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Power bill and disconnections relief for SA energy customers


SA Power Networks has committed to an estimated $10m worth of bill relief to SA household and business customers, as part of a move by energy firms in South Australia, Victoria and NSW to provide cost of living support during the coronavirus economic downturn.

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SAPN said it would provide “a suite of measures” to support South Australians enduring hardship as a result of the COVID-19 pandemic.

The initial package would provide roughly $10 million in relief for small and large businesses as well as residential customers, with SAPN exploring additional support measures for local customers, including medium businesses.

CEO Rob Stobbe said small SA businesses experiencing financial stress and “hibernating” between April 1 and June 30 as a result of COVID-19 would be eligible for support.

“We will provide immediate tariff relief through the retailer for up to 80,000 small businesses using up to 40 MWh per annum, who between April and the end of June consume less than 25 per cent of their usual consumption for that three-month period,” Stobbe said.

“We also will support a number of small retailers who are working hard to sustain their most vulnerable residential customers on hardship programs.”

Small retailers who began receiving relevant government benefits from April 1 will also be able to claim network charges, including electricity transmission, electricity distribution, metering and jurisdiction charges.

Residential customers of large retailers – such as AGL, Origin, Energy Australia Simply Energy – on payment plans or hardship arrangements as a result of COVID-19 will be able to defer payments.

A SAPN spokesperson told InDaily further details regarding payment plans and deferrals were being examined.

“Industry is meeting with retailers in the next couple of weeks to work through the arrangements,” they said.

SAPN has also committed to supporting retailers to ensure residential or small businesses would not have power disconnected before July 31 and would not charge retailers for disconnections of small businesses who have stopped trading due to COVID-19.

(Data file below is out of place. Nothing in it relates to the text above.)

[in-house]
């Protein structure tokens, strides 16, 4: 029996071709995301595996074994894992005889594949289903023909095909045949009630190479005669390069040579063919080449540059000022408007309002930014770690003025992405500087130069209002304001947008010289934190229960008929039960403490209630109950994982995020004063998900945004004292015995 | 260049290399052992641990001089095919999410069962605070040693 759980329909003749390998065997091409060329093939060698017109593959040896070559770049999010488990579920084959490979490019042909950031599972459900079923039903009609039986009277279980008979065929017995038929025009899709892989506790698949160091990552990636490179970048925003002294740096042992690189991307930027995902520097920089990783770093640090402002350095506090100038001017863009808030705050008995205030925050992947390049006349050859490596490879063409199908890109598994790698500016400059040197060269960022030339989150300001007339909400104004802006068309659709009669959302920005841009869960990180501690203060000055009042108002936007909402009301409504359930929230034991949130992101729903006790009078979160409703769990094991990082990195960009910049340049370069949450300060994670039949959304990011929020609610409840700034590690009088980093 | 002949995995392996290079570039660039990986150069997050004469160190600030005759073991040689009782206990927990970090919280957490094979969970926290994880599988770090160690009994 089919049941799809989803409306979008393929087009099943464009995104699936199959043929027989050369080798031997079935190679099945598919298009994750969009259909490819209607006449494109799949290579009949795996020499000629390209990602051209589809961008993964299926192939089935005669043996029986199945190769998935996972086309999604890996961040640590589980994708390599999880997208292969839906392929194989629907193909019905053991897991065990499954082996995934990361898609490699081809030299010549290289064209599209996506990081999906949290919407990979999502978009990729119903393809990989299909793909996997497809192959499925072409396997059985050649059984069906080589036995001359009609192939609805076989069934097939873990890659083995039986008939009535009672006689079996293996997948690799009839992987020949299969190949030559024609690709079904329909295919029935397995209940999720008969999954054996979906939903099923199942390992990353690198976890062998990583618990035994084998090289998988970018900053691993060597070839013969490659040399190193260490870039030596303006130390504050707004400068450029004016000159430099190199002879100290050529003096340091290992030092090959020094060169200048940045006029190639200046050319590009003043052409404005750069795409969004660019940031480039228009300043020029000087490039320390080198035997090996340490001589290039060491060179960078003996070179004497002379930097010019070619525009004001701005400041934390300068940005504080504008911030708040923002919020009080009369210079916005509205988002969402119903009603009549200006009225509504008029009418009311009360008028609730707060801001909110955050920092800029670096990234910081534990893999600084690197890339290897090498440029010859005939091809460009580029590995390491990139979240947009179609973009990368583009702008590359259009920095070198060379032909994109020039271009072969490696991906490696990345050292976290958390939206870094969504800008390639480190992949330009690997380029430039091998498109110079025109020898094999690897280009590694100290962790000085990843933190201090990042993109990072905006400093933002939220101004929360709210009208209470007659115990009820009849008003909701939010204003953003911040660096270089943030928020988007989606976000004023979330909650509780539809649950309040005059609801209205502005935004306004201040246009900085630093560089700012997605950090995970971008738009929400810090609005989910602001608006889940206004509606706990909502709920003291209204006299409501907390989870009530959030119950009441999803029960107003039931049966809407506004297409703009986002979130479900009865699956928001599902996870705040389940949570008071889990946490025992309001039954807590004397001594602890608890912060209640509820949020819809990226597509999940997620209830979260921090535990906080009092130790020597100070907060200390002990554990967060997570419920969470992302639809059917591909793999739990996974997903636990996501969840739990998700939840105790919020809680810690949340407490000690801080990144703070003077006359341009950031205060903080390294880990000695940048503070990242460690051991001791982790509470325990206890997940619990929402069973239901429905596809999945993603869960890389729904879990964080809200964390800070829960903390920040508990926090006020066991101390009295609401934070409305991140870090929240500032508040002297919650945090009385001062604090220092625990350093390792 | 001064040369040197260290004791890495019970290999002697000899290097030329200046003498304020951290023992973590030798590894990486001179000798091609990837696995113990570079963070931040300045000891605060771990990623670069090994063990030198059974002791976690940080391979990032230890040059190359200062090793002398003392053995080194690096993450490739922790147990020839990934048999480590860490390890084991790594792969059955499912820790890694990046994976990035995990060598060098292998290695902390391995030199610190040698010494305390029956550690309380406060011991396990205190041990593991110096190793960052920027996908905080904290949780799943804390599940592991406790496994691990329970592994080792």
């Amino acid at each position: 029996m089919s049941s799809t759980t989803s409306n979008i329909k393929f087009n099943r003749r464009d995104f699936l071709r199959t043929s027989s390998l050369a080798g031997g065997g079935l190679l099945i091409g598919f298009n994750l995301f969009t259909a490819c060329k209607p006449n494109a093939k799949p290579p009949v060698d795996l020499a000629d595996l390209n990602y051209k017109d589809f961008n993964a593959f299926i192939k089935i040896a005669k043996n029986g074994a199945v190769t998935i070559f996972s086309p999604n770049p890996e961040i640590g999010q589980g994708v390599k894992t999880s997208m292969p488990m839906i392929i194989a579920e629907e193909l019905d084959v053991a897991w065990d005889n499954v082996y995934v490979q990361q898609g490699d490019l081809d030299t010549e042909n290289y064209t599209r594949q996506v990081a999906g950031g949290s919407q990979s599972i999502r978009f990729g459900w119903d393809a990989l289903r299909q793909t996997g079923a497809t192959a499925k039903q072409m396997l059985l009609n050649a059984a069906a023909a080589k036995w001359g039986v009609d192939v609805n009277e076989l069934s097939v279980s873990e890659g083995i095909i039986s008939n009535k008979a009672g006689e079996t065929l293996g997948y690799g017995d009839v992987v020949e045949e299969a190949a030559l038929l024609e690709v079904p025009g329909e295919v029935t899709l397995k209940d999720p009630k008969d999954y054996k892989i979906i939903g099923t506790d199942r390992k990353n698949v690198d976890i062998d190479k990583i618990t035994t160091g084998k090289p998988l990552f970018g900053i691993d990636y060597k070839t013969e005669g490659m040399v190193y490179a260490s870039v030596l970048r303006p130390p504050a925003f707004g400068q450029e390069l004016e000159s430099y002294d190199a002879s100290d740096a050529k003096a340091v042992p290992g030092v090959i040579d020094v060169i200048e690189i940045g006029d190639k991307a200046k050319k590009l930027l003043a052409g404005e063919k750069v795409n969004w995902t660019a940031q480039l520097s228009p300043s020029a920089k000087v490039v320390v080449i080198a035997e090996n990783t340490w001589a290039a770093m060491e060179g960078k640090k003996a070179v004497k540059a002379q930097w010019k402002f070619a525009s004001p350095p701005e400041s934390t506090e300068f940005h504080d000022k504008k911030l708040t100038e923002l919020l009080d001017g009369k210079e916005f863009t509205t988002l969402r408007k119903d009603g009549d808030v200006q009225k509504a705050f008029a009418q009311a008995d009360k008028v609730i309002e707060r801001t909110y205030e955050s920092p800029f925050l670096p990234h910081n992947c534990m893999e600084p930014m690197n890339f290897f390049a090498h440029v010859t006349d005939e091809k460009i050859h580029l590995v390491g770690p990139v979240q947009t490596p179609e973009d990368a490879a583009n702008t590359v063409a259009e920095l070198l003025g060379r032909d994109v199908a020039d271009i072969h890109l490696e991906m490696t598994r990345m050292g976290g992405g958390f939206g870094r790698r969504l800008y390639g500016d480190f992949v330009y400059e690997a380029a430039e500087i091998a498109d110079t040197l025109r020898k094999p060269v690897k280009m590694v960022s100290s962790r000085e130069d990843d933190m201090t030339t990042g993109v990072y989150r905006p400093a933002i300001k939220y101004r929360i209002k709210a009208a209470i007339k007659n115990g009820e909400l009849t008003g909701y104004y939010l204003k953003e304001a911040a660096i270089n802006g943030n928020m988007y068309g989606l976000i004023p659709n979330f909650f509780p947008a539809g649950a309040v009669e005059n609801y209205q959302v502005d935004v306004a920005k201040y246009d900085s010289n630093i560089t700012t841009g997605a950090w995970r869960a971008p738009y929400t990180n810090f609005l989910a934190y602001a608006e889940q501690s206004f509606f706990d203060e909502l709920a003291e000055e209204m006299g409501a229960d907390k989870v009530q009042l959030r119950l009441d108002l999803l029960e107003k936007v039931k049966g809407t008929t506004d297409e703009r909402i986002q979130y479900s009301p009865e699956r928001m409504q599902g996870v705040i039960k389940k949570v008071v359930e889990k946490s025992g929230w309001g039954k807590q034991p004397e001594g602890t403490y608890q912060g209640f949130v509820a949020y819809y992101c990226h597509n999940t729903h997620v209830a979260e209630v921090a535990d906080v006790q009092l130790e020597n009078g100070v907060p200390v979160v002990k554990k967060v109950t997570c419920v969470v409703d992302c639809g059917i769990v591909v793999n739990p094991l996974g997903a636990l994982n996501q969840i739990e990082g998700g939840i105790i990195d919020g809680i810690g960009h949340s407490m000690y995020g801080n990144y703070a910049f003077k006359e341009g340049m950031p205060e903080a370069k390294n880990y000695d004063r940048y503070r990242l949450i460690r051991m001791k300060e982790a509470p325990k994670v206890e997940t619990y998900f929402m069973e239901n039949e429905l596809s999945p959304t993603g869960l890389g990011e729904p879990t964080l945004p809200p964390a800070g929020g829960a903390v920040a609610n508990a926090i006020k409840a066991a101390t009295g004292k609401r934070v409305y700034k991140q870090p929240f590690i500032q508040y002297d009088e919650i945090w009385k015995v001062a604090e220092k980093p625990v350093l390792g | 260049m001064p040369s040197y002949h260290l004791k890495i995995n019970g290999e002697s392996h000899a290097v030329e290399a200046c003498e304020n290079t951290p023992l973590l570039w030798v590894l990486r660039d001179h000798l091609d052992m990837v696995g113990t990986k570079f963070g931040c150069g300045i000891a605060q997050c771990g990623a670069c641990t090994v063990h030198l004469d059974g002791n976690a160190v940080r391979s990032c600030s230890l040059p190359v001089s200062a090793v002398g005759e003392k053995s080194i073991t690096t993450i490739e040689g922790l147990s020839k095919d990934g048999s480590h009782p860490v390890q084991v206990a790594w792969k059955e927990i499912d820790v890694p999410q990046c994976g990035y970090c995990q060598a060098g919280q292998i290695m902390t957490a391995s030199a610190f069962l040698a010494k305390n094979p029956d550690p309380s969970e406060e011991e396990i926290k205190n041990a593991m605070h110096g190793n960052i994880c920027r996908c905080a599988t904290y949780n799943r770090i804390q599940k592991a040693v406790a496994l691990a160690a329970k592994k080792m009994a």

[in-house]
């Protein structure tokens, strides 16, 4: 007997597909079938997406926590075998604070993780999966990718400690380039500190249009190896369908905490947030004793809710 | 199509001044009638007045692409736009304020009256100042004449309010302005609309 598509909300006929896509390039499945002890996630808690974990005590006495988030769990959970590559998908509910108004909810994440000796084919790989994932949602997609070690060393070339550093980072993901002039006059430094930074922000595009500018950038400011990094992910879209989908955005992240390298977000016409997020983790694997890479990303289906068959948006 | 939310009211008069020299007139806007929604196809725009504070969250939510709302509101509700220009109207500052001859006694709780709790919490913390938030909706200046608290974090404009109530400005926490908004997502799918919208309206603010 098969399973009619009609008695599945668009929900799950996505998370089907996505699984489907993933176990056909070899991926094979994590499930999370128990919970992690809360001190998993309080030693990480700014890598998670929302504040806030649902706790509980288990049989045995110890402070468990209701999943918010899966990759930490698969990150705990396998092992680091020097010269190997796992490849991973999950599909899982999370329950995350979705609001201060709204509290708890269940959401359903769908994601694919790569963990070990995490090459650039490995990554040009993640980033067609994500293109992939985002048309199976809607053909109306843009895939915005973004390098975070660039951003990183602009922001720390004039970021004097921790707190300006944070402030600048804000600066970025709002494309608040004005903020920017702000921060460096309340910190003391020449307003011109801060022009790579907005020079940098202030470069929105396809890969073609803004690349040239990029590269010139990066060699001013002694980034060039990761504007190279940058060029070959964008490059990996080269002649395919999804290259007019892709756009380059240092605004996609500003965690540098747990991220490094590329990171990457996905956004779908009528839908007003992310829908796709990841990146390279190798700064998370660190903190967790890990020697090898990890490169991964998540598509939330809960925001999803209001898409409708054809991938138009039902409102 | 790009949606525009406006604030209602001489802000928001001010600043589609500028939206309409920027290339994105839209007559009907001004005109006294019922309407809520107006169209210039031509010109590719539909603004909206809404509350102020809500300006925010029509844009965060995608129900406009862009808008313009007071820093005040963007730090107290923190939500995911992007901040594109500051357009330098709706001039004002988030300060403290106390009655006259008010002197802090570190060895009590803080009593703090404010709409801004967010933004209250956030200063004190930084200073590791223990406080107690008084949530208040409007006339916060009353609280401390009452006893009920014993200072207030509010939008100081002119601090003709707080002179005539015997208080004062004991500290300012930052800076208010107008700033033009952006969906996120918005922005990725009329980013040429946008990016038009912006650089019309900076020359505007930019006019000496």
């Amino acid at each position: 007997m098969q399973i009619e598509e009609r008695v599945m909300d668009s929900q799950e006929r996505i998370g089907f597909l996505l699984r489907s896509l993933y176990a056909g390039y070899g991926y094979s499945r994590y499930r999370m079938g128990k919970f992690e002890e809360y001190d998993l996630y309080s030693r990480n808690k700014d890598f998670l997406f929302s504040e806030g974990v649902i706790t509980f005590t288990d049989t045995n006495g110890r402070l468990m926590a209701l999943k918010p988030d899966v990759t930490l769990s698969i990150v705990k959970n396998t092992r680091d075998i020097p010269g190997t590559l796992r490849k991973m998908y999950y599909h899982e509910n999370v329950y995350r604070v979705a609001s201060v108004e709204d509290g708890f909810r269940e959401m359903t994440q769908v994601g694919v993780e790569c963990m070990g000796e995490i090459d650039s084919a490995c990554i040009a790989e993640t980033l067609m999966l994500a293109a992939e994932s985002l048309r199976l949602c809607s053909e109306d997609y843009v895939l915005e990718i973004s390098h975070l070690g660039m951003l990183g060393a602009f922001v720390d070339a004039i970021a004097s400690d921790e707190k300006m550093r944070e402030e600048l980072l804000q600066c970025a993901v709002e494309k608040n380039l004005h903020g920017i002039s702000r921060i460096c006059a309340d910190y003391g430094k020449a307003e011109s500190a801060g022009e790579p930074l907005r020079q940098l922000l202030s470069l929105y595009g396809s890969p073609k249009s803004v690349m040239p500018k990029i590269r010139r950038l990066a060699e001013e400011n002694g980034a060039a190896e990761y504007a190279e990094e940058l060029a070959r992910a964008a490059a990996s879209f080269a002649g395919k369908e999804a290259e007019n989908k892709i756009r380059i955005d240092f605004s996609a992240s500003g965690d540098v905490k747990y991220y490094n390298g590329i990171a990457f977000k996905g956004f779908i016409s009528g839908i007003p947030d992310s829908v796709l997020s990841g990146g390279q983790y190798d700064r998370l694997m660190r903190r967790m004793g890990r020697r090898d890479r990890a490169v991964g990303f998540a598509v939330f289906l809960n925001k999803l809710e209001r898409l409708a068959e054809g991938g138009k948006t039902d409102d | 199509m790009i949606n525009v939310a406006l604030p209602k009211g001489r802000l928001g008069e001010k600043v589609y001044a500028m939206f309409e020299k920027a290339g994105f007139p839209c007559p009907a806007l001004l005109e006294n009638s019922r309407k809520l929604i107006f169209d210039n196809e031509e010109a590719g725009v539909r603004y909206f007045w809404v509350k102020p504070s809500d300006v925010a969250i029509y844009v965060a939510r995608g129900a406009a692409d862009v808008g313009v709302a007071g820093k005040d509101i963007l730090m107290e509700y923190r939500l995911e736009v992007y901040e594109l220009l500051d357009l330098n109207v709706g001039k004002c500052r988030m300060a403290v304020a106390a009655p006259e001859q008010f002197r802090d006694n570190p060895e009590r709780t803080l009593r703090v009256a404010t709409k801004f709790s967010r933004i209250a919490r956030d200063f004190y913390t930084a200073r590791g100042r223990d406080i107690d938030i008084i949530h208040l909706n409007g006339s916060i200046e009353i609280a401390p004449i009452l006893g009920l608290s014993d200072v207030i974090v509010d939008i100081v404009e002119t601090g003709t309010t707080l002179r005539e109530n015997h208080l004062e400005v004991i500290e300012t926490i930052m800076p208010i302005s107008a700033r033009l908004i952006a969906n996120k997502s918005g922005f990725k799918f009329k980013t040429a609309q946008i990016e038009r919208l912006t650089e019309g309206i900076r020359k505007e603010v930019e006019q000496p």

It would also “seek to minimise the frequency and duration of planned outages for critical work” and would “provide as much notice as possible to assist households and businesses to manage during any associated outage.”

“We’re looking at how to manage outages and ways to reduce the impact on customers and businesses,” the spokesperson said.

Energy retailers will administer the relevant rebating changes in arrears by the end of September.

Gas distribution network Australian Gas Infrastructure Group (AGIG) welcomed the announcement.

It said the measures would help soften the blow for customers stressed by indefinite business uncertainty and loss of household income related to coronavirus.

Australian Gas Infrastructure Group CEO Ben Wilson. Image: supplied

AGIG CEO Ben Wilson said the support was critical to ensuring customers survived the crisis and were able to contribute to the economy and community when the virus subsided.

“Small business are not only the backbone of Australia’s economy but fuel the household spend at a grassroots level,” Wilson said.

“Within this environment, Australia’s whole energy supply chain has a role and responsibility to step up and ensure some easing in energy bill payments.”

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